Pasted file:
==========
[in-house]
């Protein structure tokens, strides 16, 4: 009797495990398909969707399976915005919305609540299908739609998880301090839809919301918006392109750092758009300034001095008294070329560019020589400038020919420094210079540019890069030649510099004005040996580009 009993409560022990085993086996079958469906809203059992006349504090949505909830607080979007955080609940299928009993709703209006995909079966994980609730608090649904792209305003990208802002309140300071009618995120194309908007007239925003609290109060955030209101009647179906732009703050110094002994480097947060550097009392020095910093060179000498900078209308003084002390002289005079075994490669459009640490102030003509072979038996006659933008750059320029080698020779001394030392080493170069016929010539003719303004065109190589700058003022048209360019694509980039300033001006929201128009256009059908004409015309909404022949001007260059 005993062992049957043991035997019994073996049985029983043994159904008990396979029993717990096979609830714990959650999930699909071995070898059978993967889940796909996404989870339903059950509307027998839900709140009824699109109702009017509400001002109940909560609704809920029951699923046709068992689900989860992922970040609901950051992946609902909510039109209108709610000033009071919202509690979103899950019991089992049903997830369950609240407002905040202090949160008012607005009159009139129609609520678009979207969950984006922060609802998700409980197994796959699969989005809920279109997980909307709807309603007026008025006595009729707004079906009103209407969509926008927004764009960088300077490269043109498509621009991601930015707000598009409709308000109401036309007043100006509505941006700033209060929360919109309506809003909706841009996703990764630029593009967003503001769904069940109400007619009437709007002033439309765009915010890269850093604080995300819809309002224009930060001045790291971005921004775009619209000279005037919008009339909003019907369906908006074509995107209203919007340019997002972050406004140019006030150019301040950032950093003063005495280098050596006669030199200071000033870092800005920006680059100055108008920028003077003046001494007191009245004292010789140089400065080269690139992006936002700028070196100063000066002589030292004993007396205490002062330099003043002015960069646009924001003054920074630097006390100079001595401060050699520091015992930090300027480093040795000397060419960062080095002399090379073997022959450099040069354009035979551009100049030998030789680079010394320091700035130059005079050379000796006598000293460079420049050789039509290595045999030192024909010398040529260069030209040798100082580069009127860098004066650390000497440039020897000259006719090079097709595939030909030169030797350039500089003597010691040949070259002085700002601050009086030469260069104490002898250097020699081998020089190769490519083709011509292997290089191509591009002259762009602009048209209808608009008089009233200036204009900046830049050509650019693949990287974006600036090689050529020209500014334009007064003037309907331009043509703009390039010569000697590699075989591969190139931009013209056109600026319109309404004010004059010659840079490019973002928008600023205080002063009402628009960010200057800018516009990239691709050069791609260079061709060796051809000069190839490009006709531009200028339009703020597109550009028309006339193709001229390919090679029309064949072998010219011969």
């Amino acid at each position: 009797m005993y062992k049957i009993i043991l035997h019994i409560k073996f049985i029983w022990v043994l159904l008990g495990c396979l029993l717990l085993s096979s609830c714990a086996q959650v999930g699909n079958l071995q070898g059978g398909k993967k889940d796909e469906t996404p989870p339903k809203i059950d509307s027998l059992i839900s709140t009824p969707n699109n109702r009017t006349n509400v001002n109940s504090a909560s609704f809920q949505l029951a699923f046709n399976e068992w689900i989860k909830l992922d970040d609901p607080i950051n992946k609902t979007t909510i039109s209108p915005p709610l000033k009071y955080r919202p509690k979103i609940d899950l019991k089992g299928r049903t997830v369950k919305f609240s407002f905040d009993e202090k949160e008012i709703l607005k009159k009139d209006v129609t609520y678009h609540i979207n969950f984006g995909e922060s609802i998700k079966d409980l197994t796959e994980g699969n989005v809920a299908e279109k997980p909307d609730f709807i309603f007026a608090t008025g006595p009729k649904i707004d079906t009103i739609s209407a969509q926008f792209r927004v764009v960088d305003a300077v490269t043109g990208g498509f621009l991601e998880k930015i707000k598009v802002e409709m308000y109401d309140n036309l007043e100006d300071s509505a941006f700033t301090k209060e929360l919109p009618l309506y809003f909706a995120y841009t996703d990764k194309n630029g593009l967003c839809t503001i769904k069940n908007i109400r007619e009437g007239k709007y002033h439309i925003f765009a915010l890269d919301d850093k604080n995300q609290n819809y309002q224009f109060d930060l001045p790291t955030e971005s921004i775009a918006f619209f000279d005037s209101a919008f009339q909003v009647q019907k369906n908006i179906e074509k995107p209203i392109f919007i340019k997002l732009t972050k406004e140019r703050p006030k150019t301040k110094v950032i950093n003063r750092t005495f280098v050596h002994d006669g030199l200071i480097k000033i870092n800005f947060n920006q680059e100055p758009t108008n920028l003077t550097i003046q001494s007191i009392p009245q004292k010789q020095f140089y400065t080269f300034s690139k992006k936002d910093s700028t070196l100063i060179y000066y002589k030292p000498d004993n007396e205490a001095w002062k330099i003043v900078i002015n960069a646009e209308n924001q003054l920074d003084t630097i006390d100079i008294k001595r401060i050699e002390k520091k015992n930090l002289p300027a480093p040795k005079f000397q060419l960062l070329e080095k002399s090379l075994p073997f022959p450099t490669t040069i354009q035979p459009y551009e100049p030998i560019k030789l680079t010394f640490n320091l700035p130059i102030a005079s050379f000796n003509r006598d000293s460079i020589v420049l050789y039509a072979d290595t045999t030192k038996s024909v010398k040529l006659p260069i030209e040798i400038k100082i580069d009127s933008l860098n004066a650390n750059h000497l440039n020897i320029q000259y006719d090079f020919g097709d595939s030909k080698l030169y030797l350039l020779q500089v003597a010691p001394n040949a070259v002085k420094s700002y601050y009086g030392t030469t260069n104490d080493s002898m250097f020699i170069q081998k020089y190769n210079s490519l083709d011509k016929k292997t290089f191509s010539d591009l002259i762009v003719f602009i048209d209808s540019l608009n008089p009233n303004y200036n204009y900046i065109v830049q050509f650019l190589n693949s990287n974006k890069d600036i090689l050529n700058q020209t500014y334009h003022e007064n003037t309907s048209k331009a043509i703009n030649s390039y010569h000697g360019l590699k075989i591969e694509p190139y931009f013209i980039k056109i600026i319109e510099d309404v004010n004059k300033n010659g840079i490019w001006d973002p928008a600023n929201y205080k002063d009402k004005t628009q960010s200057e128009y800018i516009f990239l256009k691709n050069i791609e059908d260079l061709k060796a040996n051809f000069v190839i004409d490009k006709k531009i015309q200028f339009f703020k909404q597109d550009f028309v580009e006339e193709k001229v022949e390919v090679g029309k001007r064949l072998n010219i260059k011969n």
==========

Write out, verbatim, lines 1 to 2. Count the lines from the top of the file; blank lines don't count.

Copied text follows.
[in-house]
């Protein structure tokens, strides 16, 4: 009797495990398909969707399976915005919305609540299908739609998880301090839809919301918006392109750092758009300034001095008294070329560019020589400038020919420094210079540019890069030649510099004005040996580009 009993409560022990085993086996079958469906809203059992006349504090949505909830607080979007955080609940299928009993709703209006995909079966994980609730608090649904792209305003990208802002309140300071009618995120194309908007007239925003609290109060955030209101009647179906732009703050110094002994480097947060550097009392020095910093060179000498900078209308003084002390002289005079075994490669459009640490102030003509072979038996006659933008750059320029080698020779001394030392080493170069016929010539003719303004065109190589700058003022048209360019694509980039300033001006929201128009256009059908004409015309909404022949001007260059 005993062992049957043991035997019994073996049985029983043994159904008990396979029993717990096979609830714990959650999930699909071995070898059978993967889940796909996404989870339903059950509307027998839900709140009824699109109702009017509400001002109940909560609704809920029951699923046709068992689900989860992922970040609901950051992946609902909510039109209108709610000033009071919202509690979103899950019991089992049903997830369950609240407002905040202090949160008012607005009159009139129609609520678009979207969950984006922060609802998700409980197994796959699969989005809920279109997980909307709807309603007026008025006595009729707004079906009103209407969509926008927004764009960088300077490269043109498509621009991601930015707000598009409709308000109401036309007043100006509505941006700033209060929360919109309506809003909706841009996703990764630029593009967003503001769904069940109400007619009437709007002033439309765009915010890269850093604080995300819809309002224009930060001045790291971005921004775009619209000279005037919008009339909003019907369906908006074509995107209203919007340019997002972050406004140019006030150019301040950032950093003063005495280098050596006669030199200071000033870092800005920006680059100055108008920028003077003046001494007191009245004292010789140089400065080269690139992006936002700028070196100063000066002589030292004993007396205490002062330099003043002015960069646009924001003054920074630097006390100079001595401060050699520091015992930090300027480093040795000397060419960062080095002399090379073997022959450099040069354009035979551009100049030998030789680079010394320091700035130059005079050379000796006598000293460079420049050789039509290595045999030192024909010398040529260069030209040798100082580069009127860098004066650390000497440039020897000259006719090079097709595939030909030169030797350039500089003597010691040949070259002085700002601050009086030469260069104490002898250097020699081998020089190769490519083709011509292997290089191509591009002259762009602009048209209808608009008089009233200036204009900046830049050509650019693949990287974006600036090689050529020209500014334009007064003037309907331009043509703009390039010569000697590699075989591969190139931009013209056109600026319109309404004010004059010659840079490019973002928008600023205080002063009402628009960010200057800018516009990239691709050069791609260079061709060796051809000069190839490009006709531009200028339009703020597109550009028309006339193709001229390919090679029309064949072998010219011969």